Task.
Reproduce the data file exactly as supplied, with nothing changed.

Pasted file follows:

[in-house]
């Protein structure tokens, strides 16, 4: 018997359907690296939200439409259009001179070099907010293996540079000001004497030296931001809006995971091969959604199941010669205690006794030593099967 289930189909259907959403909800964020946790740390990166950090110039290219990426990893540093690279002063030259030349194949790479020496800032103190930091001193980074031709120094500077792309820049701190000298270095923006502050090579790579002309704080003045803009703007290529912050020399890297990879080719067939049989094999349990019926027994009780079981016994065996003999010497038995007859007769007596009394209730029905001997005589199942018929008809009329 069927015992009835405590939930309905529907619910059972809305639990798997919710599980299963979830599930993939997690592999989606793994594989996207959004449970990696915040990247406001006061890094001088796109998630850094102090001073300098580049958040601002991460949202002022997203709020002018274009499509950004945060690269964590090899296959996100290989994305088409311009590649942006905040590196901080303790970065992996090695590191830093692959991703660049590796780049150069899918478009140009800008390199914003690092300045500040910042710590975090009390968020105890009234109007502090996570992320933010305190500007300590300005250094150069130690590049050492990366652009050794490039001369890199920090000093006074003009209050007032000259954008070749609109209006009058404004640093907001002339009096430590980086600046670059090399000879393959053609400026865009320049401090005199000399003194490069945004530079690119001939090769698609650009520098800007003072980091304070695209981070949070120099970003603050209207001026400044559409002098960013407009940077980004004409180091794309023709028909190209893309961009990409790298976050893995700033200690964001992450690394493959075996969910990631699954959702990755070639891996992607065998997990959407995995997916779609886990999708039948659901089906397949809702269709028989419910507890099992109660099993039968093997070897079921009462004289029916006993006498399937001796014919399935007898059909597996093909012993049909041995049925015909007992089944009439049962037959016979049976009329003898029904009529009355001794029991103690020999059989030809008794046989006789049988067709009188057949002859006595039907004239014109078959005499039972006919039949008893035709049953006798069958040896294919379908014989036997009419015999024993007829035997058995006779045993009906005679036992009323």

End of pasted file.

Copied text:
[in-house]
């Protein structure tokens, strides 16, 4: 018997359907690296939200439409259009001179070099907010293996540079000001004497030296931001809006995971091969959604199941010669205690006794030593099967 289930189909259907959403909800964020946790740390990166950090110039290219990426990893540093690279002063030259030349194949790479020496800032103190930091001193980074031709120094500077792309820049701190000298270095923006502050090579790579002309704080003045803009703007290529912050020399890297990879080719067939049989094999349990019926027994009780079981016994065996003999010497038995007859007769007596009394209730029905001997005589199942018929008809009329 069927015992009835405590939930309905529907619910059972809305639990798997919710599980299963979830599930993939997690592999989606793994594989996207959004449970990696915040990247406001006061890094001088796109998630850094102090001073300098580049958040601002991460949202002022997203709020002018274009499509950004945060690269964590090899296959996100290989994305088409311009590649942006905040590196901080303790970065992996090695590191830093692959991703660049590796780049150069899918478009140009800008390199914003690092300045500040910042710590975090009390968020105890009234109007502090996570992320933010305190500007300590300005250094150069130690590049050492990366652009050794490039001369890199920090000093006074003009209050007032000259954008070749609109209006009058404004640093907001002339009096430590980086600046670059090399000879393959053609400026865009320049401090005199000399003194490069945004530079690119001939090769698609650009520098800007003072980091304070695209981070949070120099970003603050209207001026400044559409002098960013407009940077980004004409180091794309023709028909190209893309961009990409790298976050893995700033200690964001992450690394493959075996969910990631699954959702990755070639891996992607065998997990959407995995997916779609886990999708039948659901089906397949809702269709028989419910507890099992109660099993039968093997070897079921009462004289029916006993006498399937001796014919399935007898059909597996093909012993049909041995049925015909007992089944009439049962037959016979049976009329003898029904009529009355001794029991103690020999059989030809008794046989006789049988067709009188057949002859006595039907004239014109078959005499039972006919039949008893035709049953006798069958040896294919379908014989036997009419015999024993007829035997058995006779045993009906005679036992009323």